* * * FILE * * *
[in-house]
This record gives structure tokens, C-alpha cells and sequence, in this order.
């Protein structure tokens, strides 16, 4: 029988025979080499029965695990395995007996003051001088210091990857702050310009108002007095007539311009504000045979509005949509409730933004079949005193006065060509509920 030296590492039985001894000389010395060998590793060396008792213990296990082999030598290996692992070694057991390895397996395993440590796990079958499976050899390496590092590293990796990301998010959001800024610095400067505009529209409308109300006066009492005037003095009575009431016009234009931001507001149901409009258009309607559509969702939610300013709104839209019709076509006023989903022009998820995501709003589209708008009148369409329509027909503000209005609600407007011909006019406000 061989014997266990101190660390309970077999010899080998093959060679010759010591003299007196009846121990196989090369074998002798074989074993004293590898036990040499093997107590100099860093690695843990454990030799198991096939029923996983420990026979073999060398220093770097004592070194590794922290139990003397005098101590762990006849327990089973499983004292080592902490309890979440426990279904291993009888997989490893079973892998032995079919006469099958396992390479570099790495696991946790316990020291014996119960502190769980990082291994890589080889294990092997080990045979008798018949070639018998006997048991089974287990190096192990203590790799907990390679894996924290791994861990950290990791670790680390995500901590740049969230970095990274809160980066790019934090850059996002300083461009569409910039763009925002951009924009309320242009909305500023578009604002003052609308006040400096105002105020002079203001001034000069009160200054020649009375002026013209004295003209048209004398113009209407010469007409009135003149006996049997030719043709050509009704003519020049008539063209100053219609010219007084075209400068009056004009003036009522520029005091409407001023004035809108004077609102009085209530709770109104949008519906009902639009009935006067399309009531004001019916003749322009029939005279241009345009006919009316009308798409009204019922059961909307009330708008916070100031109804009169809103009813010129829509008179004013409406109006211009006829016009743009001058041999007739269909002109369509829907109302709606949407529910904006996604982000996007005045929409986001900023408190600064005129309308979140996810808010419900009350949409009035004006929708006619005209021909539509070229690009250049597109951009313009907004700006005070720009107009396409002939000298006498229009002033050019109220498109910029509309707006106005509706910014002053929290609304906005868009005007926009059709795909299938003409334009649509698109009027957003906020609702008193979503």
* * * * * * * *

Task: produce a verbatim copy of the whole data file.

[in-house]
This record gives structure tokens, C-alpha cells and sequence, in this order.
């Protein structure tokens, strides 16, 4: 029988025979080499029965695990395995007996003051001088210091990857702050310009108002007095007539311009504000045979509005949509409730933004079949005193006065060509509920 030296590492039985001894000389010395060998590793060396008792213990296990082999030598290996692992070694057991390895397996395993440590796990079958499976050899390496590092590293990796990301998010959001800024610095400067505009529209409308109300006066009492005037003095009575009431016009234009931001507001149901409009258009309607559509969702939610300013709104839209019709076509006023989903022009998820995501709003589209708008009148369409329509027909503000209005609600407007011909006019406000 061989014997266990101190660390309970077999010899080998093959060679010759010591003299007196009846121990196989090369074998002798074989074993004293590898036990040499093997107590100099860093690695843990454990030799198991096939029923996983420990026979073999060398220093770097004592070194590794922290139990003397005098101590762990006849327990089973499983004292080592902490309890979440426990279904291993009888997989490893079973892998032995079919006469099958396992390479570099790495696991946790316990020291014996119960502190769980990082291994890589080889294990092997080990045979008798018949070639018998006997048991089974287990190096192990203590790799907990390679894996924290791994861990950290990791670790680390995500901590740049969230970095990274809160980066790019934090850059996002300083461009569409910039763009925002951009924009309320242009909305500023578009604002003052609308006040400096105002105020002079203001001034000069009160200054020649009375002026013209004295003209048209004398113009209407010469007409009135003149006996049997030719043709050509009704003519020049008539063209100053219609010219007084075209400068009056004009003036009522520029005091409407001023004035809108004077609102009085209530709770109104949008519906009902639009009935006067399309009531004001019916003749322009029939005279241009345009006919009316009308798409009204019922059961909307009330708008916070100031109804009169809103009813010129829509008179004013409406109006211009006829016009743009001058041999007739269909002109369509829907109302709606949407529910904006996604982000996007005045929409986001900023408190600064005129309308979140996810808010419900009350949409009035004006929708006619005209021909539509070229690009250049597109951009313009907004700006005070720009107009396409002939000298006498229009002033050019109220498109910029509309707006106005509706910014002053929290609304906005868009005007926009059709795909299938003409334009649509698109009027957003906020609702008193979503």